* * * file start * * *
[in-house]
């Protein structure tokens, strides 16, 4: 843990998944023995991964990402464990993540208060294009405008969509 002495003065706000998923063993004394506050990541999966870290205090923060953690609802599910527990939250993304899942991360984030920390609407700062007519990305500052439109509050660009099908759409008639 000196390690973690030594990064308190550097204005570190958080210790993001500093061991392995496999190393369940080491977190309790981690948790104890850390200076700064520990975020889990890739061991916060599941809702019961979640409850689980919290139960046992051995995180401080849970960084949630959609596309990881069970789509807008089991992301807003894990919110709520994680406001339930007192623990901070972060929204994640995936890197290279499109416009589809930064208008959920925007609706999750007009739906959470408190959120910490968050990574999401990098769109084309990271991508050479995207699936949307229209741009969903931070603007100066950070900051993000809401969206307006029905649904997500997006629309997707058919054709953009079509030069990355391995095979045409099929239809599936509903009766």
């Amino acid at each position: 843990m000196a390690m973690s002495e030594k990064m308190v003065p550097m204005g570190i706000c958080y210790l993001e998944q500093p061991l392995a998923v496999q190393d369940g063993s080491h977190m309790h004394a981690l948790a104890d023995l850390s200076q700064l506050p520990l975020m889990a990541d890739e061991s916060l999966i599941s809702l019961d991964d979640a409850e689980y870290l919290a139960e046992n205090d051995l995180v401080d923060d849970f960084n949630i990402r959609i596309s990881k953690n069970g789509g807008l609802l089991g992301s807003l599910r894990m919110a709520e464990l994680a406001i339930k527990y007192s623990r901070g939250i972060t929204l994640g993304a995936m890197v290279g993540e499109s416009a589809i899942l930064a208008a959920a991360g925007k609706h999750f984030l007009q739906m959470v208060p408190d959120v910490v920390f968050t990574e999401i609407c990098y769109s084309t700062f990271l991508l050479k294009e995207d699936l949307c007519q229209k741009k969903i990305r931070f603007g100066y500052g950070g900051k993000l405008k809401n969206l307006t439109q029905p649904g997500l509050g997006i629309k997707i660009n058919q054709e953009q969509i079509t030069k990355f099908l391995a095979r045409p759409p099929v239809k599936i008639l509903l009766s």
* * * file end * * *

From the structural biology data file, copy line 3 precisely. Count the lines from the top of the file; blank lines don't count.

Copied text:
């Amino acid at each position: 843990m000196a390690m973690s002495e030594k990064m308190v003065p550097m204005g570190i706000c958080y210790l993001e998944q500093p061991l392995a998923v496999q190393d369940g063993s080491h977190m309790h004394a981690l948790a104890d023995l850390s200076q700064l506050p520990l975020m889990a990541d890739e061991s916060l999966i599941s809702l019961d991964d979640a409850e689980y870290l919290a139960e046992n205090d051995l995180v401080d923060d849970f960084n949630i990402r959609i596309s990881k953690n069970g789509g807008l609802l089991g992301s807003l599910r894990m919110a709520e464990l994680a406001i339930k527990y007192s623990r901070g939250i972060t929204l994640g993304a995936m890197v290279g993540e499109s416009a589809i899942l930064a208008a959920a991360g925007k609706h999750f984030l007009q739906m959470v208060p408190d959120v910490v920390f968050t990574e999401i609407c990098y769109s084309t700062f990271l991508l050479k294009e995207d699936l949307c007519q229209k741009k969903i990305r931070f603007g100066y500052g950070g900051k993000l405008k809401n969206l307006t439109q029905p649904g997500l509050g997006i629309k997707i660009n058919q054709e953009q969509i079509t030069k990355f099908l391995a095979r045409p759409p099929v239809k599936i008639l509903l009766s």